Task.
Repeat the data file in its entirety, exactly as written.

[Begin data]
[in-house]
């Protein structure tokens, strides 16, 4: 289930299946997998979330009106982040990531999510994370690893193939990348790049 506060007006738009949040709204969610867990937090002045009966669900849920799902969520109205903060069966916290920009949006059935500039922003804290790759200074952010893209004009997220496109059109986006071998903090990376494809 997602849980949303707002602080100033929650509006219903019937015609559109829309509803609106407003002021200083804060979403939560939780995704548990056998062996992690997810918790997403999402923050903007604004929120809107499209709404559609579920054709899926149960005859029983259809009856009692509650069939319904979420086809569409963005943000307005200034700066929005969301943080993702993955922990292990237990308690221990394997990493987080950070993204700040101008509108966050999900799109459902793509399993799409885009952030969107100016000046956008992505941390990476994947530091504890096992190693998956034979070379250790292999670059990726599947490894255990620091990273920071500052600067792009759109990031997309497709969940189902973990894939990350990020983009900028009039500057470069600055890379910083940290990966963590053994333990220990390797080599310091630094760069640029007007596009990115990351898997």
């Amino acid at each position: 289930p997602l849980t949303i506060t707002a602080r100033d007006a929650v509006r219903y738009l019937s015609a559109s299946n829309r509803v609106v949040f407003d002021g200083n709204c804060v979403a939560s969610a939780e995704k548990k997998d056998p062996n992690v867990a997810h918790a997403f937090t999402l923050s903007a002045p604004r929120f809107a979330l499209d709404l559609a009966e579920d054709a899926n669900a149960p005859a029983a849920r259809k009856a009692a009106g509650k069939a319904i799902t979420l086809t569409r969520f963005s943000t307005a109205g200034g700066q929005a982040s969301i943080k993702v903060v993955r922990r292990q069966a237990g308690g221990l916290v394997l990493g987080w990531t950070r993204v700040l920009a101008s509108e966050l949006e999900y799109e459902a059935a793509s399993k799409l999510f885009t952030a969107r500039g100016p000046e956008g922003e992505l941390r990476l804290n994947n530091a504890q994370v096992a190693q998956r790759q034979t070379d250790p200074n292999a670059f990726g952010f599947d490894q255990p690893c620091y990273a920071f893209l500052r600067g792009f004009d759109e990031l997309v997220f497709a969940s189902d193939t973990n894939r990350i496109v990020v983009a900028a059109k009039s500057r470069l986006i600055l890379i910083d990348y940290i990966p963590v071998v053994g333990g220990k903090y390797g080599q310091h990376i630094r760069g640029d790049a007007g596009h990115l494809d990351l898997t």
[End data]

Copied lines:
[in-house]
């Protein structure tokens, strides 16, 4: 289930299946997998979330009106982040990531999510994370690893193939990348790049 506060007006738009949040709204969610867990937090002045009966669900849920799902969520109205903060069966916290920009949006059935500039922003804290790759200074952010893209004009997220496109059109986006071998903090990376494809 997602849980949303707002602080100033929650509006219903019937015609559109829309509803609106407003002021200083804060979403939560939780995704548990056998062996992690997810918790997403999402923050903007604004929120809107499209709404559609579920054709899926149960005859029983259809009856009692509650069939319904979420086809569409963005943000307005200034700066929005969301943080993702993955922990292990237990308690221990394997990493987080950070993204700040101008509108966050999900799109459902793509399993799409885009952030969107100016000046956008992505941390990476994947530091504890096992190693998956034979070379250790292999670059990726599947490894255990620091990273920071500052600067792009759109990031997309497709969940189902973990894939990350990020983009900028009039500057470069600055890379910083940290990966963590053994333990220990390797080599310091630094760069640029007007596009990115990351898997």
């Amino acid at each position: 289930p997602l849980t949303i506060t707002a602080r100033d007006a929650v509006r219903y738009l019937s015609a559109s299946n829309r509803v609106v949040f407003d002021g200083n709204c804060v979403a939560s969610a939780e995704k548990k997998d056998p062996n992690v867990a997810h918790a997403f937090t999402l923050s903007a002045p604004r929120f809107a979330l499209d709404l559609a009966e579920d054709a899926n669900a149960p005859a029983a849920r259809k009856a009692a009106g509650k069939a319904i799902t979420l086809t569409r969520f963005s943000t307005a109205g200034g700066q929005a982040s969301i943080k993702v903060v993955r922990r292990q069966a237990g308690g221990l916290v394997l990493g987080w990531t950070r993204v700040l920009a101008s509108e966050l949006e999900y799109e459902a059935a793509s399993k799409l999510f885009t952030a969107r500039g100016p000046e956008g922003e992505l941390r990476l804290n994947n530091a504890q994370v096992a190693q998956r790759q034979t070379d250790p200074n292999a670059f990726g952010f599947d490894q255990p690893c620091y990273a920071f893209l500052r600067g792009f004009d759109e990031l997309v997220f497709a969940s189902d193939t973990n894939r990350i496109v990020v983009a900028a059109k009039s500057r470069l986006i600055l890379i910083d990348y940290i990966p963590v071998v053994g333990g220990k903090y390797g080599q310091h990376i630094r760069g640029d790049a007007g596009h990115l494809d990351l898997t």